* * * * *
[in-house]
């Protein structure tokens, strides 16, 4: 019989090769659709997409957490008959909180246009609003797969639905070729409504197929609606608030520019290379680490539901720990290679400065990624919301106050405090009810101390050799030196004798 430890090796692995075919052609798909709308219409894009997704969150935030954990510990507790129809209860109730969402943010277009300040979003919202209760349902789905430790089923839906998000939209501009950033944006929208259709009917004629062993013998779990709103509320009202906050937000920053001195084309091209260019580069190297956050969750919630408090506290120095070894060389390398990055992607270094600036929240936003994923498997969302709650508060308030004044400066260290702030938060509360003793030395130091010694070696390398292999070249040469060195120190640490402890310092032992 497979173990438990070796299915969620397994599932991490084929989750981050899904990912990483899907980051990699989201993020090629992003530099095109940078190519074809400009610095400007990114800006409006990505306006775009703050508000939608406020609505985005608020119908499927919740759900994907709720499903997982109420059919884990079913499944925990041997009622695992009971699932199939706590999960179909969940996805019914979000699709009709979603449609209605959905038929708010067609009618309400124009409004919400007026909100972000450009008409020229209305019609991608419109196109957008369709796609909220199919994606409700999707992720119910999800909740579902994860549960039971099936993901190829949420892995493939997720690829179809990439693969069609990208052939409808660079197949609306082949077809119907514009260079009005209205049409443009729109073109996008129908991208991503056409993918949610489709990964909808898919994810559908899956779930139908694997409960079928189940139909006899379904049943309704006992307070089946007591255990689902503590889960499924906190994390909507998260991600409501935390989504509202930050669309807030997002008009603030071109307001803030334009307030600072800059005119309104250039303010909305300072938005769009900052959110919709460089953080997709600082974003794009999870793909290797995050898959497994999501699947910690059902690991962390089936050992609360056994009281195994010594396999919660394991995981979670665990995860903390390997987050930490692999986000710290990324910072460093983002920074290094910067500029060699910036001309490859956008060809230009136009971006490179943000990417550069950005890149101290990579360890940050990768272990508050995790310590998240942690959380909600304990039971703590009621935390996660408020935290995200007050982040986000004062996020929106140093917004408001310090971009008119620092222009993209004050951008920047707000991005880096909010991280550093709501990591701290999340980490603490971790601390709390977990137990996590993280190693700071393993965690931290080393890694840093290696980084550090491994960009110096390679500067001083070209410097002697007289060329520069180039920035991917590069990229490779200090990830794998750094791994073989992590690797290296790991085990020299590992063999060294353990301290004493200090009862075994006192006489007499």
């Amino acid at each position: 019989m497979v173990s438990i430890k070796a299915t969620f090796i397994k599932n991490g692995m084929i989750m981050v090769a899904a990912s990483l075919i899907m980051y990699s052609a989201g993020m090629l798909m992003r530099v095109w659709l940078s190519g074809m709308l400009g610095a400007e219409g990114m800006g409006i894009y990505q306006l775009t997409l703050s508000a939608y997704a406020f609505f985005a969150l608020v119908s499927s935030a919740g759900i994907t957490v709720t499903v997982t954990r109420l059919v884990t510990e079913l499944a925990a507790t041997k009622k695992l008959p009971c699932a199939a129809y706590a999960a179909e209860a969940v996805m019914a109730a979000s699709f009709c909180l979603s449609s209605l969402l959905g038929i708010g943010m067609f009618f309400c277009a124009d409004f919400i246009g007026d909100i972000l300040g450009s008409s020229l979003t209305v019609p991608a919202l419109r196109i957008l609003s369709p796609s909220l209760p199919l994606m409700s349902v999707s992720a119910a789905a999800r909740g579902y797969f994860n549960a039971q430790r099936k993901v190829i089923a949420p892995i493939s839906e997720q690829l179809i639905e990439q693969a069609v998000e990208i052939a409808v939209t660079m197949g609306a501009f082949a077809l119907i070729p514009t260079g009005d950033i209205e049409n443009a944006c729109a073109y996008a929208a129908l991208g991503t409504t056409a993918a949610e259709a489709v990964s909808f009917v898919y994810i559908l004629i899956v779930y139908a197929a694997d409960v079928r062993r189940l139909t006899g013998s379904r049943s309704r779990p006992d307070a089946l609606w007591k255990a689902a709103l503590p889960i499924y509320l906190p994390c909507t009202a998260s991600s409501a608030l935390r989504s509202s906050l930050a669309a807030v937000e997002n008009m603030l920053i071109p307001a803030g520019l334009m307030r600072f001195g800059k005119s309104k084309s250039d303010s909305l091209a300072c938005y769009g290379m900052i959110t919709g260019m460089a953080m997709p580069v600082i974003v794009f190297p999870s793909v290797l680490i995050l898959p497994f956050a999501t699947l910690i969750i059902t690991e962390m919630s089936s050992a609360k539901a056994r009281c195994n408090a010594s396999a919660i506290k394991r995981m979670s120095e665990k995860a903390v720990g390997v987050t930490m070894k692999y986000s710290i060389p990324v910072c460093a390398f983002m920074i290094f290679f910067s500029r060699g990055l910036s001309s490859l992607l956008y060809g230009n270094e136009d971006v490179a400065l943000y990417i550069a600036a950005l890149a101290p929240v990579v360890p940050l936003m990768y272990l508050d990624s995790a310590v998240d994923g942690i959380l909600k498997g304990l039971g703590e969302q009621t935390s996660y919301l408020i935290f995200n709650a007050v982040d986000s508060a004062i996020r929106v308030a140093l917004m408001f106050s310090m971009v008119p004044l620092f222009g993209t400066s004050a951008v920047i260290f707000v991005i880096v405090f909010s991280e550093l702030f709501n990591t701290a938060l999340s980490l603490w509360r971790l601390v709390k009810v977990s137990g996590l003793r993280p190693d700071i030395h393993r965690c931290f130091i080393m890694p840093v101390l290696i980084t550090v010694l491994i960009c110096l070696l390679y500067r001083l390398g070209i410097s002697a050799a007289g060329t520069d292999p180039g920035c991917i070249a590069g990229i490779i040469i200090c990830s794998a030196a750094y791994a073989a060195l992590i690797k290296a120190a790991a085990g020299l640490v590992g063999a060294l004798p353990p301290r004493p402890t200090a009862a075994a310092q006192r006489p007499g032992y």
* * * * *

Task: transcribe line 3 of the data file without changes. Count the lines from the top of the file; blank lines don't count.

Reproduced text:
């Amino acid at each position: 019989m497979v173990s438990i430890k070796a299915t969620f090796i397994k599932n991490g692995m084929i989750m981050v090769a899904a990912s990483l075919i899907m980051y990699s052609a989201g993020m090629l798909m992003r530099v095109w659709l940078s190519g074809m709308l400009g610095a400007e219409g990114m800006g409006i894009y990505q306006l775009t997409l703050s508000a939608y997704a406020f609505f985005a969150l608020v119908s499927s935030a919740g759900i994907t957490v709720t499903v997982t954990r109420l059919v884990t510990e079913l499944a925990a507790t041997k009622k695992l008959p009971c699932a199939a129809y706590a999960a179909e209860a969940v996805m019914a109730a979000s699709f009709c909180l979603s449609s209605l969402l959905g038929i708010g943010m067609f009618f309400c277009a124009d409004f919400i246009g007026d909100i972000l300040g450009s008409s020229l979003t209305v019609p991608a919202l419109r196109i957008l609003s369709p796609s909220l209760p199919l994606m409700s349902v999707s992720a119910a789905a999800r909740g579902y797969f994860n549960a039971q430790r099936k993901v190829i089923a949420p892995i493939s839906e997720q690829l179809i639905e990439q693969a069609v998000e990208i052939a409808v939209t660079m197949g609306a501009f082949a077809l119907i070729p514009t260079g009005d950033i209205e049409n443009a944006c729109a073109y996008a929208a129908l991208g991503t409504t056409a993918a949610e259709a489709v990964s909808f009917v898919y994810i559908l004629i899956v779930y139908a197929a694997d409960v079928r062993r189940l139909t006899g013998s379904r049943s309704r779990p006992d307070a089946l609606w007591k255990a689902a709103l503590p889960i499924y509320l906190p994390c909507t009202a998260s991600s409501a608030l935390r989504s509202s906050l930050a669309a807030v937000e997002n008009m603030l920053i071109p307001a803030g520019l334009m307030r600072f001195g800059k005119s309104k084309s250039d303010s909305l091209a300072c938005y769009g290379m900052i959110t919709g260019m460089a953080m997709p580069v600082i974003v794009f190297p999870s793909v290797l680490i995050l898959p497994f956050a999501t699947l910690i969750i059902t690991e962390m919630s089936s050992a609360k539901a056994r009281c195994n408090a010594s396999a919660i506290k394991r995981m979670s120095e665990k995860a903390v720990g390997v987050t930490m070894k692999y986000s710290i060389p990324v910072c460093a390398f983002m920074i290094f290679f910067s500029r060699g990055l910036s001309s490859l992607l956008y060809g230009n270094e136009d971006v490179a400065l943000y990417i550069a600036a950005l890149a101290p929240v990579v360890p940050l936003m990768y272990l508050d990624s995790a310590v998240d994923g942690i959380l909600k498997g304990l039971g703590e969302q009621t935390s996660y919301l408020i935290f995200n709650a007050v982040d986000s508060a004062i996020r929106v308030a140093l917004m408001f106050s310090m971009v008119p004044l620092f222009g993209t400066s004050a951008v920047i260290f707000v991005i880096v405090f909010s991280e550093l702030f709501n990591t701290a938060l999340s980490l603490w509360r971790l601390v709390k009810v977990s137990g996590l003793r993280p190693d700071i030395h393993r965690c931290f130091i080393m890694p840093v101390l290696i980084t550090v010694l491994i960009c110096l070696l390679y500067r001083l390398g070209i410097s002697a050799a007289g060329t520069d292999p180039g920035c991917i070249a590069g990229i490779i040469i200090c990830s794998a030196a750094y791994a073989a060195l992590i690797k290296a120190a790991a085990g020299l640490v590992g063999a060294l004798p353990p301290r004493p402890t200090a009862a075994a310092q006192r006489p007499g032992y």